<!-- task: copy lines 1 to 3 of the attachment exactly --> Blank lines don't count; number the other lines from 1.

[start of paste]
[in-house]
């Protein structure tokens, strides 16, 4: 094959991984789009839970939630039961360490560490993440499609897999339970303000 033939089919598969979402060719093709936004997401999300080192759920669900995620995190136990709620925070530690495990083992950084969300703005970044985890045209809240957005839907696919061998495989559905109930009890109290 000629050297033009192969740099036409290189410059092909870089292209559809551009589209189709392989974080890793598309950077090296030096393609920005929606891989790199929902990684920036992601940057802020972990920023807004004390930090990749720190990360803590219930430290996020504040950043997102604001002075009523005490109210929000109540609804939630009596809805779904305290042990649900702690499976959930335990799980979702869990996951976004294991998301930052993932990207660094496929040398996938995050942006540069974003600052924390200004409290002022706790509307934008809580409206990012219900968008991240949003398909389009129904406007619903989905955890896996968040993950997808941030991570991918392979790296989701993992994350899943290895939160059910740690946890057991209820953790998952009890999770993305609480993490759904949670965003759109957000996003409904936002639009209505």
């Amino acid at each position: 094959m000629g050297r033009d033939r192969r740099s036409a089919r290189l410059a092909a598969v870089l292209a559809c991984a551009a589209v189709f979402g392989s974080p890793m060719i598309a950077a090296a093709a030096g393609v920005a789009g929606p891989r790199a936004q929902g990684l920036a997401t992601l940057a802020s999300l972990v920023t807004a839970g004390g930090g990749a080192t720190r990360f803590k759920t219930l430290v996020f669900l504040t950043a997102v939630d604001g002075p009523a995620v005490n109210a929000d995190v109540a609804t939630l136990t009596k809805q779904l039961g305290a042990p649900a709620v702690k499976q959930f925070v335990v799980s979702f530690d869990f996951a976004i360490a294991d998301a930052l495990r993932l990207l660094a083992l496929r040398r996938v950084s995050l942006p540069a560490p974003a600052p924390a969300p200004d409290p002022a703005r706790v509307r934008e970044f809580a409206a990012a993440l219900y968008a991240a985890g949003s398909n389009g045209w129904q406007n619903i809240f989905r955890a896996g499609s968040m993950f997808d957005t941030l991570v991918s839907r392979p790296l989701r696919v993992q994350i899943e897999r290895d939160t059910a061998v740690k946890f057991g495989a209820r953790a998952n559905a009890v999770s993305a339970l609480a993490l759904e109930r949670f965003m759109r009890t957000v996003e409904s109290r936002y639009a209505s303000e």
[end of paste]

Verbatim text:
[in-house]
């Protein structure tokens, strides 16, 4: 094959991984789009839970939630039961360490560490993440499609897999339970303000 033939089919598969979402060719093709936004997401999300080192759920669900995620995190136990709620925070530690495990083992950084969300703005970044985890045209809240957005839907696919061998495989559905109930009890109290 000629050297033009192969740099036409290189410059092909870089292209559809551009589209189709392989974080890793598309950077090296030096393609920005929606891989790199929902990684920036992601940057802020972990920023807004004390930090990749720190990360803590219930430290996020504040950043997102604001002075009523005490109210929000109540609804939630009596809805779904305290042990649900702690499976959930335990799980979702869990996951976004294991998301930052993932990207660094496929040398996938995050942006540069974003600052924390200004409290002022706790509307934008809580409206990012219900968008991240949003398909389009129904406007619903989905955890896996968040993950997808941030991570991918392979790296989701993992994350899943290895939160059910740690946890057991209820953790998952009890999770993305609480993490759904949670965003759109957000996003409904936002639009209505």
């Amino acid at each position: 094959m000629g050297r033009d033939r192969r740099s036409a089919r290189l410059a092909a598969v870089l292209a559809c991984a551009a589209v189709f979402g392989s974080p890793m060719i598309a950077a090296a093709a030096g393609v920005a789009g929606p891989r790199a936004q929902g990684l920036a997401t992601l940057a802020s999300l972990v920023t807004a839970g004390g930090g990749a080192t720190r990360f803590k759920t219930l430290v996020f669900l504040t950043a997102v939630d604001g002075p009523a995620v005490n109210a929000d995190v109540a609804t939630l136990t009596k809805q779904l039961g305290a042990p649900a709620v702690k499976q959930f925070v335990v799980s979702f530690d869990f996951a976004i360490a294991d998301a930052l495990r993932l990207l660094a083992l496929r040398r996938v950084s995050l942006p540069a560490p974003a600052p924390a969300p200004d409290p002022a703005r706790v509307r934008e970044f809580a409206a990012a993440l219900y968008a991240a985890g949003s398909n389009g045209w129904q406007n619903i809240f989905r955890a896996g499609s968040m993950f997808d957005t941030l991570v991918s839907r392979p790296l989701r696919v993992q994350i899943e897999r290895d939160t059910a061998v740690k946890f057991g495989a209820r953790a998952n559905a009890v999770s993305a339970l609480a993490l759904e109930r949670f965003m759109r009890t957000v996003e409904s109290r936002y639009a209505s303000e």